This volume is derived from a conference that took place in Pyrgos near Olympia in 2005. It includes an introduction in Greek and English and 36 articles in five languages: 13 are written in English, nine in Greek, six in Italian, five in French and three in German; some, but not all authors offer summaries in English. Variety is a defining feature of the volume, not only concerning languages but also topics: historians, archaeologists and philologists treat a wide range of issues, stretching from the political significance of the sanctuaries’ founding myths to the interpretation of single monuments or texts, to the meaning of the torch in the history of the Olympics and Clausewitz’ paradigms of war. Given the amount and variety of the contributions, this review is not intended to give an overview on the whole volume; instead some of the thematic priorities shall be presented.
Some decades ago, Manfred Lämmer debunked the myth of an Olympic peace:1 During the Olympic Games arms were not laid down in the Greek world; ekecheiria was merely a temporary truce guaranteeing a safe trip for athletes, coaches and spectators to the games and back home. While the general public and the IOC still stick to the idea of an ancient Olympic peace festival, in scholarly debates the revisionist position of Lämmer has found wide acceptance. This is clearly demonstrated by the present volume, in which much more space is dedicated to the relationship between the Panhellenic Games and warfare than to the peace-producing potential of the games. Several authors even go beyond Lämmer and demonstrate the bellicose nature of the sanctuary of Olympia and the agonistic festivals. Annalisa Paradiso (583-604) demonstrates convincingly that even the ekecheiria served as a political tool, for example in 428 BC, when the secession of Mytilene was planned during the Olympic Games. It is well known that Olympia was a place where Greeks from all regions met and exchanged ideas and celebrated their common Greekness (Isocr. 4, 43), but Bjorn Forsén (269-277) argues that the exchange was not always directed to peace. In his view, for a long period Arcadians used to come to the Olympics to be hired as mercenaries. In this case, mercenaries made use of the ekecheiria when they were looking for employment. James Roy (461-473) is very sceptical that the ancient Olympics had any ideals besides the generally accepted norms and values of Greek society: Neither had the games ever initiated peace negotiations, nor had Elis ever sought to extend the ekecheiria in order to rein in warfare in Greece. According to Cinzia Bearzot (279-298), the Olympic crisis of 420 BC, when Elis came into conflict with Sparta and excluded the latter from the Olympic Games, was a major turning point in Greek politics. While in the spring a peaceful agreement between Argos and Sparta seemed tangible, things changed after the Eleans had the Spartan Lichas flogged during the games. According to Bearzot, this event intensified the tensions, and as a result Argos joined the anti-Spartan alliance, which inevitably led to a war over the hegemony in the Peloponnese. In this view, the sanctuary and the games of Olympia did not mollify political tensions, but exacerbated them.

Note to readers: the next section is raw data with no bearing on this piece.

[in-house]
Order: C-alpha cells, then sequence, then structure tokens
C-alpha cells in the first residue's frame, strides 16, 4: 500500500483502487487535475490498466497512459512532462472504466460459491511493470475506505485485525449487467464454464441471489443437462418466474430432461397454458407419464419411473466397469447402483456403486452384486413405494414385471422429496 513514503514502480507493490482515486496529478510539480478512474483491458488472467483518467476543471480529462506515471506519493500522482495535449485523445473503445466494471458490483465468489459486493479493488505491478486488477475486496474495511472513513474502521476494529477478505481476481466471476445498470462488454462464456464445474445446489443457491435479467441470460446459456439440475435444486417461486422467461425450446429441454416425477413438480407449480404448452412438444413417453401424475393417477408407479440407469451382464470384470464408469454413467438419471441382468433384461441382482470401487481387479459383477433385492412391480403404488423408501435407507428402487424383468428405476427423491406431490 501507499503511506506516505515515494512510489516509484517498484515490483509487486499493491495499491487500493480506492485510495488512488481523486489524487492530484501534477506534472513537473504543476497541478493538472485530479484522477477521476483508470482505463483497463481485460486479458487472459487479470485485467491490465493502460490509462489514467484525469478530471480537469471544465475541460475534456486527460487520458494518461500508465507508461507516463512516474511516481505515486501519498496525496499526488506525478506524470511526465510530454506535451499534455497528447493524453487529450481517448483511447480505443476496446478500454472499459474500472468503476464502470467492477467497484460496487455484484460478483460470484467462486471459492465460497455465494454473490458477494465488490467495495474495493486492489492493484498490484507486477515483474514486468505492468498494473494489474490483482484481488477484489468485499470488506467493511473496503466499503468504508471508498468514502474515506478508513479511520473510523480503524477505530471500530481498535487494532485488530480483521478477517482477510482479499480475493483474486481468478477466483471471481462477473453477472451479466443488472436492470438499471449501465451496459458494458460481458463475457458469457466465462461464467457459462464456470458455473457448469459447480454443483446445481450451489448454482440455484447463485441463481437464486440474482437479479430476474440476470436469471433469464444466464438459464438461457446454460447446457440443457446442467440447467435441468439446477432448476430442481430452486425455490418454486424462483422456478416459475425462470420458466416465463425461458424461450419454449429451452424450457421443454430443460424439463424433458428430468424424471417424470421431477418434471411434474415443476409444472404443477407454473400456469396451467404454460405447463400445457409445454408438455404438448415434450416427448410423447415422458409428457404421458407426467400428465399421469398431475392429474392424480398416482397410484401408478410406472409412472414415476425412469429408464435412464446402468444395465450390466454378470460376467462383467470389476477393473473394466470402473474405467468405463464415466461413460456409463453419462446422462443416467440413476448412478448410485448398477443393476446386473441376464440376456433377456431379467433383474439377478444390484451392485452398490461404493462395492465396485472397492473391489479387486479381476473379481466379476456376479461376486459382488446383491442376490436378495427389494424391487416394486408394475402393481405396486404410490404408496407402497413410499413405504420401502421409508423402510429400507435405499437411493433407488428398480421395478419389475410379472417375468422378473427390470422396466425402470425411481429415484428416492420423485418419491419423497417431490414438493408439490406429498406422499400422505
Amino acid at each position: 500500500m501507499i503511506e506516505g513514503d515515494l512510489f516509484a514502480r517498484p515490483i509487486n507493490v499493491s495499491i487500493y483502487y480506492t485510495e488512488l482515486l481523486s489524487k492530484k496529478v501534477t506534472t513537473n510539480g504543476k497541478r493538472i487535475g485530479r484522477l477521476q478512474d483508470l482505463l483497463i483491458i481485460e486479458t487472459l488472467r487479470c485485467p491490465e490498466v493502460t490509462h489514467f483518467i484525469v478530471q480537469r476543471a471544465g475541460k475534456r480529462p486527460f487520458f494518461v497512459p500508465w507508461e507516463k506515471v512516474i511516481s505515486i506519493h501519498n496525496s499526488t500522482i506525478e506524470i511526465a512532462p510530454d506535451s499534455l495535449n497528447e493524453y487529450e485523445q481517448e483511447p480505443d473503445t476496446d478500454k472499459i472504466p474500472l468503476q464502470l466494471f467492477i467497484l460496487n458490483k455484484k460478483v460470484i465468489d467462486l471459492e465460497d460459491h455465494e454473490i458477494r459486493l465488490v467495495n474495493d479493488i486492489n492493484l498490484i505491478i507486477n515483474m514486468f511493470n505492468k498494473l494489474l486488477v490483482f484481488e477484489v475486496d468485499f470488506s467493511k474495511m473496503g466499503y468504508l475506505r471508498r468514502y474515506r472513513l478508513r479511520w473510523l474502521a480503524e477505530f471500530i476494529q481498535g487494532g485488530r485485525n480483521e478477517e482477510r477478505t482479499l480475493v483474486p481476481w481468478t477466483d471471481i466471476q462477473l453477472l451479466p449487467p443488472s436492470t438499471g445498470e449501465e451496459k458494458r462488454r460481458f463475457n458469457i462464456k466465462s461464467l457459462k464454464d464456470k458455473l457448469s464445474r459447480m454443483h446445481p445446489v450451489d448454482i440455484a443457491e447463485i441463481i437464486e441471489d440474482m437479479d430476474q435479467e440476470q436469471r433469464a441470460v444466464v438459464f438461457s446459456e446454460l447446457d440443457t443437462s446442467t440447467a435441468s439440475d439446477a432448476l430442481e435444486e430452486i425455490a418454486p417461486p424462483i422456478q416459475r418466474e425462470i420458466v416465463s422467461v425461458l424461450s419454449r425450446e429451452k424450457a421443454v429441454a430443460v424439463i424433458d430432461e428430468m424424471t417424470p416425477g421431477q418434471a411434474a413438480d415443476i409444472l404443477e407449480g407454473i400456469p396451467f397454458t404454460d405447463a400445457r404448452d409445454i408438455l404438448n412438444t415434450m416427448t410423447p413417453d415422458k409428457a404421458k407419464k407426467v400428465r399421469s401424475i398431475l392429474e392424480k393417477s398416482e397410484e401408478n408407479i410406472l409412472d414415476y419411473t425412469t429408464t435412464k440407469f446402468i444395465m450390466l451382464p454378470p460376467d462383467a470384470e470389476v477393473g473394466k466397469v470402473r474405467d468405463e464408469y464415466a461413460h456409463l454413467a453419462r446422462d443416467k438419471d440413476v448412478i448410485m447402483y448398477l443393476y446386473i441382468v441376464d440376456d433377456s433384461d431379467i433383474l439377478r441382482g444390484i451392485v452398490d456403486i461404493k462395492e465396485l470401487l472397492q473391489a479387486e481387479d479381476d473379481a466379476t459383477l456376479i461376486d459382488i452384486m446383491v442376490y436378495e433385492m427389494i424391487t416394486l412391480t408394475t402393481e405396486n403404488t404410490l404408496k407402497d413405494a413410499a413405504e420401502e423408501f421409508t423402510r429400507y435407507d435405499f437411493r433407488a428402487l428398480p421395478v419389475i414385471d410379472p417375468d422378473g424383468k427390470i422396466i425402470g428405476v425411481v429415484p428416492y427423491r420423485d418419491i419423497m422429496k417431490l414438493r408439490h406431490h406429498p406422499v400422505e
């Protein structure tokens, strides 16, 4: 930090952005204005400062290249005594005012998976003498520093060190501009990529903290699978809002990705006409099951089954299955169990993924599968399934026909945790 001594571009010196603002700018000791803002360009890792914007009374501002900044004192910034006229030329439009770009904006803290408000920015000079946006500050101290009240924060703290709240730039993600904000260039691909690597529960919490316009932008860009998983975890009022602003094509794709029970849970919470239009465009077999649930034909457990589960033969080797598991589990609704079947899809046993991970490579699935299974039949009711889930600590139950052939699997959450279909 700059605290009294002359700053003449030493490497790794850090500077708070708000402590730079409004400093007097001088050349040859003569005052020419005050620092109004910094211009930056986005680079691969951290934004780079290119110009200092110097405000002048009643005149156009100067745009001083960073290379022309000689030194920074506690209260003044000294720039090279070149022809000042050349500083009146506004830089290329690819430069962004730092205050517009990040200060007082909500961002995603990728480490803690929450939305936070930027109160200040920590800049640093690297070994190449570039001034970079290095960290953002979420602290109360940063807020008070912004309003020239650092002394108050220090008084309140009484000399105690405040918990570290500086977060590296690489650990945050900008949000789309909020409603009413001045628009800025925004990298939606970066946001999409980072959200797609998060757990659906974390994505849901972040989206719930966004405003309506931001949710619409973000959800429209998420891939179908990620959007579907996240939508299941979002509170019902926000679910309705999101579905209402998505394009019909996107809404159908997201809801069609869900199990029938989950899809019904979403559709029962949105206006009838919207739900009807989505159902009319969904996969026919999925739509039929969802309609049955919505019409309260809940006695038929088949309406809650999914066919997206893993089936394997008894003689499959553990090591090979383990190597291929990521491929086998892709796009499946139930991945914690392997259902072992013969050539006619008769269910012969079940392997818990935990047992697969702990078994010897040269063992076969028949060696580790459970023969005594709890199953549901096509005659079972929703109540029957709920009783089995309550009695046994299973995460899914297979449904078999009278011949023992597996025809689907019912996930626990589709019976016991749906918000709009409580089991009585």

Several contributions address the political role of the Panhellenic Games in the Hellenistic period. Klaus Freitag’s article (131-148) starts from the fact that the four most important festivals came under control of koina, and explores the consequences of this development. His study shows that the effect was minor: the koina were not able to exploit the festivals for their agendas. The Achaean league did not make an attempt to convert the Olympic or Isthmian Games into an “Achaean” event; they tried to transform the Nemean Games, but failed: After Agis had led unsuccessfully his army against the tyrant Aristippos of Agis in 235 BC, he organized Nemean Games at Cleonae challenging the “regular” Neman Games that took place at Argos. Agis even captured athletes heading to Argos and sold them as prisoners of war. But in the end, he had to acknowledge that the Greek world accepted only Argos as organizer of the festival. Ioanna Kralli (149-168) investigates when and why Hellenistic kings took part in the Panhellenic Games. In her view, it was the Realpolitik that mattered; she explains the massive hippic engagement of the Ptolemies at Olympia, Corinth and Nemea with their geostrategic interests in the Peloponnese.
Some iconographic studies demonstrate how symbols of war were transferred to the agonistic context: Athena Iakobidou (55-74) treats the representation of Nike on coins minted in Elis. In her interpretation, Nike was in this case not a sign of military victory, but of agonistic success, given the status of Elis as organizer of the most important festival and the neutrality of this polis. When the Eleans abandoned their neutrality at the beginning of the Peloponnesian War they also abandoned Nike as a motif on their coins. Thomas Scanlon (489-507) examines the presence of Ares at Olympia. Only here, so Scanlon, the competitive character of the god was transferred from war to sport; the main reason for this peculiar role is seen in the fact that Ares, as the father of Oenomaus, was part of the founding myth of the Olympics.
To sum up: Readers who expect a consistent volume will be disappointed—variety is the motto of the editors. They earn credit for having compiled a collection of interesting contributions, which reflect the vivid international research in this field. For anyone who is interested in ancient sports and/or issues of war and peace, this volume is a treasure trove.
1. Manfred Lämmer, Der sogenannte Olympische Friede in der griechischen Antike, Stadion 8/9, 1982/83, p. 47-83.